Mozambique officially makes gay sex legal | Gay Star News

New law will make clear that security measures cannot be taken against those who engage in ‘vices against nature’

29 JUNE 2015 | BY JOE MORGAN

Lambda

Gay sex was officially made legal in Mozambique today (29 June).

The southern African nation has officially been added to the list of countries with no law against same-sex relations, 180 days after the government agreed to the revised Penal Code.

Legislators specifically revised the penal code that allowed ‘security measures’ to be taken against people ‘who habitually engage in vices against nature’.

This was used to discriminate against and prosecute LGBTI people that could have sent them to a workhouse for up to three years.

A hangover from when it was colonized for the Portguese, the law was rarely enforced and it was considered by many to be a meaningless clause in the statute books.

via Mozambique officially makes gay sex legal | Gay Star News.

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Moral Judgements and “Intrinsically Evil”: The Subjective Perspective

Professor Alain Thomasett SJ of Paris University began his paper to the German French and Swiss bishops’ study day for the 2015 family synod, with a reflection on the concept of “intrinsically disordered” acts, and  the difficulties which it raises for many Catholics in making moral judgements.

This is the section on the importance of taking into account the subjective context of the person and her/his story, in my own translation from the original French text

The issue of intrinsically evil acts

The interpretation of the doctrine of acts known as “intrinsically evil” seems to be one of the fundamental sources of the current difficulties in the pastoral care of families, as it largely determines the condemnation of artificial contraception, the sexual acts of remarried divorcees and of couples in stable same-sex relationships. It appears to many to be incomprehensible and seems pastorally counter productive. If it rightly insists on objective benchmarks necessary for moral life, it neglects precisely the biographical dimension of existence, and the specific conditions of each personal journey, elements to which our contemporaries are very sensitive and which contribute to the current conditions for the reception of Church doctrine. Several arguments point in the direction of greater integration of the history of the people.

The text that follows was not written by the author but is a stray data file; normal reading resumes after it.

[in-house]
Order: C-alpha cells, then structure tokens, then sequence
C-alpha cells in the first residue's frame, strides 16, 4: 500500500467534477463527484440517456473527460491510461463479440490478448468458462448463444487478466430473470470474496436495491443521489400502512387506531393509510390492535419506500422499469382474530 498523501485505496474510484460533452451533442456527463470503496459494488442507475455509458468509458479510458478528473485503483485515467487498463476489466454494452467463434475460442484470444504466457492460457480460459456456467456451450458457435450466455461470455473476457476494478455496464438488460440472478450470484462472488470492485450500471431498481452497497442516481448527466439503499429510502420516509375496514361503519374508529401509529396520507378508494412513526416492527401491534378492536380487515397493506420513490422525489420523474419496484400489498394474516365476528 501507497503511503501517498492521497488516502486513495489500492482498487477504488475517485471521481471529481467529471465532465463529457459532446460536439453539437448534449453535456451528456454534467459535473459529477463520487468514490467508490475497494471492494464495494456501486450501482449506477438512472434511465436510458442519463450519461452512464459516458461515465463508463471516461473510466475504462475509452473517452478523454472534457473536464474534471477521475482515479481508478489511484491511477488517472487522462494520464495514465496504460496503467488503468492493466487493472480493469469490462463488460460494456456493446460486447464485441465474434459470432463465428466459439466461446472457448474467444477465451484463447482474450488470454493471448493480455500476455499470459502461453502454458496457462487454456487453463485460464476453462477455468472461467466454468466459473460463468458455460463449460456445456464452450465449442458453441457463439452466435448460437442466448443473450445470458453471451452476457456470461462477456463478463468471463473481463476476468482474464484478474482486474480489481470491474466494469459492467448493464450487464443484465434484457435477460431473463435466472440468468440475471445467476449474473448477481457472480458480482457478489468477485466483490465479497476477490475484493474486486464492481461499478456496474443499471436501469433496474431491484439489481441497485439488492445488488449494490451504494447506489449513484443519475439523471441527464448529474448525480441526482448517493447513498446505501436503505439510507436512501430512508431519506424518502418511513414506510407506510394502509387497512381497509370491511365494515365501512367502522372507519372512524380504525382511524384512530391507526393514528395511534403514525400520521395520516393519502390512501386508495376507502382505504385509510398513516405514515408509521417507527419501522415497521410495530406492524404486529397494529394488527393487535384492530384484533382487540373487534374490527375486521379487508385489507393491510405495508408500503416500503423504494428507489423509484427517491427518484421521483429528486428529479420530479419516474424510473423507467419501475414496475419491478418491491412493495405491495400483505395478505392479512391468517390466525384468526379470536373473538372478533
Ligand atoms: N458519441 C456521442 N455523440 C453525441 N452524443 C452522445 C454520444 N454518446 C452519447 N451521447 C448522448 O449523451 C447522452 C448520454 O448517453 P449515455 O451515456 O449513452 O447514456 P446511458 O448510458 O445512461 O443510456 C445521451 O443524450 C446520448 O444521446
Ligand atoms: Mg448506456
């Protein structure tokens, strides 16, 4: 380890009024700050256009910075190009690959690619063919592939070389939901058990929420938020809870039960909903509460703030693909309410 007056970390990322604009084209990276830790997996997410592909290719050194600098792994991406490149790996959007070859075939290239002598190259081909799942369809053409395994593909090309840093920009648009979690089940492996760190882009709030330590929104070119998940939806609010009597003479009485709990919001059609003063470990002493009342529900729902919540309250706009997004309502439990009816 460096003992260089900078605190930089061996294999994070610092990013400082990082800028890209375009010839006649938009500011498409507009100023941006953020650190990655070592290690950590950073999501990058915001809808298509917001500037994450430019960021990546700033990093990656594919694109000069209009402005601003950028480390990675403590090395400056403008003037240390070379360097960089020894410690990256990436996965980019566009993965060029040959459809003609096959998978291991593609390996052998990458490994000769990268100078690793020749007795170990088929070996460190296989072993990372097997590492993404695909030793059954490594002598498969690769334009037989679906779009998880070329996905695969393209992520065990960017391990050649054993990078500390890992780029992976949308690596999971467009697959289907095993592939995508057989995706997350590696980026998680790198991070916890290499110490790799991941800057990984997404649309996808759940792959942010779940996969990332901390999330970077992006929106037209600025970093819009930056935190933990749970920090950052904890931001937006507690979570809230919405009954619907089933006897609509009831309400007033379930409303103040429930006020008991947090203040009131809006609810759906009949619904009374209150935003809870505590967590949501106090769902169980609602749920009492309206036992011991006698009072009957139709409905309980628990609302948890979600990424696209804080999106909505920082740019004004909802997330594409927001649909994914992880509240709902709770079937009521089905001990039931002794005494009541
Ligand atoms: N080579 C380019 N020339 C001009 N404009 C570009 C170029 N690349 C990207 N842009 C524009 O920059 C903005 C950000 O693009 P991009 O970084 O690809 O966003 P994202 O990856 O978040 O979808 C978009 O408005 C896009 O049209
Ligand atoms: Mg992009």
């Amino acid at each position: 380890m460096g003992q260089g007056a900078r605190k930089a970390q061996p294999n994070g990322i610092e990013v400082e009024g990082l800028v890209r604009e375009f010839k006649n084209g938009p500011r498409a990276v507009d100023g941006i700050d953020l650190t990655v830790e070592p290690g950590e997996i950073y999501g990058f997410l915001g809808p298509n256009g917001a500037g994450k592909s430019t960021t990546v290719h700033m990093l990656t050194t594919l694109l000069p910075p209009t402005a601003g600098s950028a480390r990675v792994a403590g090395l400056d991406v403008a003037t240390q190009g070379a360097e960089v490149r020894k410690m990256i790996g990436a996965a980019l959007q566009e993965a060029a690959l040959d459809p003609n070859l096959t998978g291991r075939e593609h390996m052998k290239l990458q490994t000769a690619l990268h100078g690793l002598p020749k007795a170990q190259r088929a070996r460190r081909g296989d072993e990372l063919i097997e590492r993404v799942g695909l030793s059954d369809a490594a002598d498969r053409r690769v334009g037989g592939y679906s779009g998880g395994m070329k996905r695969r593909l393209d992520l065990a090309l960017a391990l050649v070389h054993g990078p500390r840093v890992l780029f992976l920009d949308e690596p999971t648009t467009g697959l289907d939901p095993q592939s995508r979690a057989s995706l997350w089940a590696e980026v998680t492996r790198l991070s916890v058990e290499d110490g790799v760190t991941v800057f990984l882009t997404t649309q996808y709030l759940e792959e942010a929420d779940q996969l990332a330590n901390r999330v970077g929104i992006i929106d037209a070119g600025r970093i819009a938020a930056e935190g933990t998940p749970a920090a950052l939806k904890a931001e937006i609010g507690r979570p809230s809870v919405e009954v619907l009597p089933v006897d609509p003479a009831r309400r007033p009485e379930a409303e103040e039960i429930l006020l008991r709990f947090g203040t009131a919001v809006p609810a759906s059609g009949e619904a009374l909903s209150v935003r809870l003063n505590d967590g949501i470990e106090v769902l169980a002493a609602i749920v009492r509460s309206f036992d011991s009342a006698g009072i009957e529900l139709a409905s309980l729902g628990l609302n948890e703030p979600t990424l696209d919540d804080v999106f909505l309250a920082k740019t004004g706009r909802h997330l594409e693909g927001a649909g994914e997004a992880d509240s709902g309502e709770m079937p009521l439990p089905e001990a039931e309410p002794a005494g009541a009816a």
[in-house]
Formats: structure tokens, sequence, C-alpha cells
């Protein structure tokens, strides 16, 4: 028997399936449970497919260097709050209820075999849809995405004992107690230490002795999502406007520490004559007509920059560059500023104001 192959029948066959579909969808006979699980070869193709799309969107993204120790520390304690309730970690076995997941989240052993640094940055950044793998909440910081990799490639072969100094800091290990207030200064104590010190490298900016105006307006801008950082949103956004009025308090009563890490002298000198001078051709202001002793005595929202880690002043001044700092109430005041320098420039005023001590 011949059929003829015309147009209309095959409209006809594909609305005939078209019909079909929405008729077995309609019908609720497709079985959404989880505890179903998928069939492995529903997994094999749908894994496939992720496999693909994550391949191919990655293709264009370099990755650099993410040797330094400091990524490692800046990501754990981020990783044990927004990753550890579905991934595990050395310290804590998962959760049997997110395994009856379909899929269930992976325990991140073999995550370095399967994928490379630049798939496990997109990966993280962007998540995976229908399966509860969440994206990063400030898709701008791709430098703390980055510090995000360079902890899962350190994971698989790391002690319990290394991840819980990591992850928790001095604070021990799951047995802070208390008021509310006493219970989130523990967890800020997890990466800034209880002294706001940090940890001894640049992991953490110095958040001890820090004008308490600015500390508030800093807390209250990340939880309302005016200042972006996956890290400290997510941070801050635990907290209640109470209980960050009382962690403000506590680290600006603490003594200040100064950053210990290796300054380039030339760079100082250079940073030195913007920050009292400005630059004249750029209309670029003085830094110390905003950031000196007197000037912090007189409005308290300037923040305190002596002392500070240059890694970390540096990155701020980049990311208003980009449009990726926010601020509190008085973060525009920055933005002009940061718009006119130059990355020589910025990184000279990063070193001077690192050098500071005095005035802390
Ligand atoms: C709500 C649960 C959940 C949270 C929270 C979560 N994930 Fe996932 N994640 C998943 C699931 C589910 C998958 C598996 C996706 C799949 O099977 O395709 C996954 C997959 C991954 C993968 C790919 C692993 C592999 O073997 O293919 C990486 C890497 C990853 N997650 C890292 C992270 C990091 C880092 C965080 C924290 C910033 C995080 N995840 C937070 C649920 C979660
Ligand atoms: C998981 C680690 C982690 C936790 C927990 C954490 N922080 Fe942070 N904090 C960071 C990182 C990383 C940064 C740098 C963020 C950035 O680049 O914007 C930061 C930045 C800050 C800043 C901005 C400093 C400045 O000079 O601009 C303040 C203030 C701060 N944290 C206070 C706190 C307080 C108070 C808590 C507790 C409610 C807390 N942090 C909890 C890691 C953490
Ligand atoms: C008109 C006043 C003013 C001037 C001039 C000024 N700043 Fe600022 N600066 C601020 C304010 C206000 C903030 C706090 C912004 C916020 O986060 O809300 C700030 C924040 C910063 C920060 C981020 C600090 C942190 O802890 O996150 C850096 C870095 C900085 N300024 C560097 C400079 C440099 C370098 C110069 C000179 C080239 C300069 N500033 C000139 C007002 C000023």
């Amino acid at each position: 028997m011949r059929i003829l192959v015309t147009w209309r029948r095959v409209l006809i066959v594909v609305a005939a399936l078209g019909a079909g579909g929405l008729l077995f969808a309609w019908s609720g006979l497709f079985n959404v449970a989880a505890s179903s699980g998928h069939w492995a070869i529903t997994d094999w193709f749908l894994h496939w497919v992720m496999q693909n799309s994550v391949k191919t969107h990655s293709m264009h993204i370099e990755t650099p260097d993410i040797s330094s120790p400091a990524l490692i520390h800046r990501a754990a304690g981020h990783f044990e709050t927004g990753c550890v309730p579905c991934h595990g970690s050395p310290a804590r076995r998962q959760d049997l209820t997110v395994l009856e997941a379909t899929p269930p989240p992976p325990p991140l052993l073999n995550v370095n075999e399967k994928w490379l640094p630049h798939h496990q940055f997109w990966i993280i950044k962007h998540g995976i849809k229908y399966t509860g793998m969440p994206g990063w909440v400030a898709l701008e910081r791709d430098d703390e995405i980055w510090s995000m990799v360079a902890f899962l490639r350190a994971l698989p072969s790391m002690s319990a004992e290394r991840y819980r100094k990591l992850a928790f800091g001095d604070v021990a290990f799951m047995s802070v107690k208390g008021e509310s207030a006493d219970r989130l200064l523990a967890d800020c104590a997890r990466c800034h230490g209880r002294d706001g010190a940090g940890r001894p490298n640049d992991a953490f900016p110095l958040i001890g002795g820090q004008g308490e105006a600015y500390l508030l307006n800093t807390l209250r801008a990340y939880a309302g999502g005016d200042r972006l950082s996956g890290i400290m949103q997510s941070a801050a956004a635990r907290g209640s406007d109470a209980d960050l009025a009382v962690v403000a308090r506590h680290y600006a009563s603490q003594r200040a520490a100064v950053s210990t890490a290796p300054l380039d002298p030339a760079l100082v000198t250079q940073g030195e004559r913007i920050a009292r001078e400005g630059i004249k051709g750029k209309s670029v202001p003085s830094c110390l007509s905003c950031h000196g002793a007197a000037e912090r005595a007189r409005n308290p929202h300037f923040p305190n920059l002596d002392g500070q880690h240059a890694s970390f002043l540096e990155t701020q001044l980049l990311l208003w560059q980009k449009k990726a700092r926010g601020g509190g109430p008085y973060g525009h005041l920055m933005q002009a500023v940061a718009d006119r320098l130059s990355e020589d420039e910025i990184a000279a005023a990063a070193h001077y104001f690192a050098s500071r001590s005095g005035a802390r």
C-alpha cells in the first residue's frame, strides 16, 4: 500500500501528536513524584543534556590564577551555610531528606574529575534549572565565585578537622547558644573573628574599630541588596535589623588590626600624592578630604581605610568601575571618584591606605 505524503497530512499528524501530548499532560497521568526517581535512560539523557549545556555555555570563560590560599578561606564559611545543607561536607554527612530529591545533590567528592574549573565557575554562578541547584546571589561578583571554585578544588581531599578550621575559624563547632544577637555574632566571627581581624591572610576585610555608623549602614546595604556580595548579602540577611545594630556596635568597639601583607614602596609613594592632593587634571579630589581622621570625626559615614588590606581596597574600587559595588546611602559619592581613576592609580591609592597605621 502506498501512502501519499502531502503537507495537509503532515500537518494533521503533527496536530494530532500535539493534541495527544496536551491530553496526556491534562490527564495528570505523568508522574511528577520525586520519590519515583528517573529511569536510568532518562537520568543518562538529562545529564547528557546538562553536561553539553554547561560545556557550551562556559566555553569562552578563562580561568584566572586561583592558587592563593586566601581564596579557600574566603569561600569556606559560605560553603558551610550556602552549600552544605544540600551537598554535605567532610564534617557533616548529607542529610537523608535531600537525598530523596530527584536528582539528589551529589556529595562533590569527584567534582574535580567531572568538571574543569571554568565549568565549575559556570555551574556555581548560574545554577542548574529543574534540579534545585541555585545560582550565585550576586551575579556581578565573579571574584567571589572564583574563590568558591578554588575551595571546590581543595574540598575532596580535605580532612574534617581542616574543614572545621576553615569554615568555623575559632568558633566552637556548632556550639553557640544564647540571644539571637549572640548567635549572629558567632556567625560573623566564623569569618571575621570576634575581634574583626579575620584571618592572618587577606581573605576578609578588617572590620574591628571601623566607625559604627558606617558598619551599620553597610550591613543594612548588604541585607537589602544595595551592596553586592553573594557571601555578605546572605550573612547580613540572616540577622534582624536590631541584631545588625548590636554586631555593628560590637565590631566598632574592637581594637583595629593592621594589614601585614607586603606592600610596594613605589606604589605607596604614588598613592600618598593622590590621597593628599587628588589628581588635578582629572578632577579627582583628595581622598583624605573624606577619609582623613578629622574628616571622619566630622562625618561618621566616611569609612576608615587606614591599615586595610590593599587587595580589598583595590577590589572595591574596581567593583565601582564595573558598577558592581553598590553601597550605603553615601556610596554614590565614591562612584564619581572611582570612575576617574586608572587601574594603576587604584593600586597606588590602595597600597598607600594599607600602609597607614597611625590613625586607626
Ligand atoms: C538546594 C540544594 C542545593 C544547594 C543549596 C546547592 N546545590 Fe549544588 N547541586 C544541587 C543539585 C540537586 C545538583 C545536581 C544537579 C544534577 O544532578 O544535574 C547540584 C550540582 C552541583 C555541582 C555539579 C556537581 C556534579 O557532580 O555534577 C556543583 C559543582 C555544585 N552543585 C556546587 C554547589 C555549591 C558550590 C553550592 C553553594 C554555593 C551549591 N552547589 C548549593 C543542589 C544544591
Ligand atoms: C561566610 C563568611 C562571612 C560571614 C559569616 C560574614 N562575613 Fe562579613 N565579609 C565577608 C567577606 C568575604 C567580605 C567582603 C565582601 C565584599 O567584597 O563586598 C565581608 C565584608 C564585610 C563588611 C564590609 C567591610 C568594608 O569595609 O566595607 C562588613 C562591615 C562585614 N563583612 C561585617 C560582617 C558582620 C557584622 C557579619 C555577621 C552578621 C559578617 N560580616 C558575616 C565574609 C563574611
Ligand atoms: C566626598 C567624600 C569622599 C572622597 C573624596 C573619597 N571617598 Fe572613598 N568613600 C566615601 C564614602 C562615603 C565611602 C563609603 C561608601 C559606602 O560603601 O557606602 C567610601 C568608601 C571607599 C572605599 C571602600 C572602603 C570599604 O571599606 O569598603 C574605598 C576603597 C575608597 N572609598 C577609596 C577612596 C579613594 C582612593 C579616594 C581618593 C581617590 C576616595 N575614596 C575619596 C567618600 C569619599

The subjective side, the need for discernment of the situation and the place of conscience

a) The final report of the Extraordinary Synod itself acknowledges this difficulty (no. 52), because it poses a “distinction between the objective situation of sin and mitigating circumstances, as ‘the accountability and responsibility for an action can be reduced or even eliminated’ by various ‘psychological or social factors’ (Catholic Catechism No. 1735).” According to this doctrine, although the objective evil remains, it can be mitigated (Veritatis Splendor, No. 81.2), subjective responsibility can be reduced or even eliminated. An objective disorder does not necessarily produce subjective guilt. To state it more clearly, the intent and the circumstances can influence the objective qualification of the act, and secondly, they are necessary to determine the moral responsibility of the subject who must decide and act according to conscience.  All Catholic moral tradition calls for discernment that takes into account these different elements for a moral judgement that is  left in the last resort to the conscience of the people. Vatican II recalled the primacy of conscience which must be the judge of last resort (cf. Gaudium et Spes, n ° 16.50). (Note 1)

b) Individuals and couples often face conflicts of obligations which force them, when it is impossible to satisfy all values ​​at once, to choose after deliberation to prioritize the most important duty.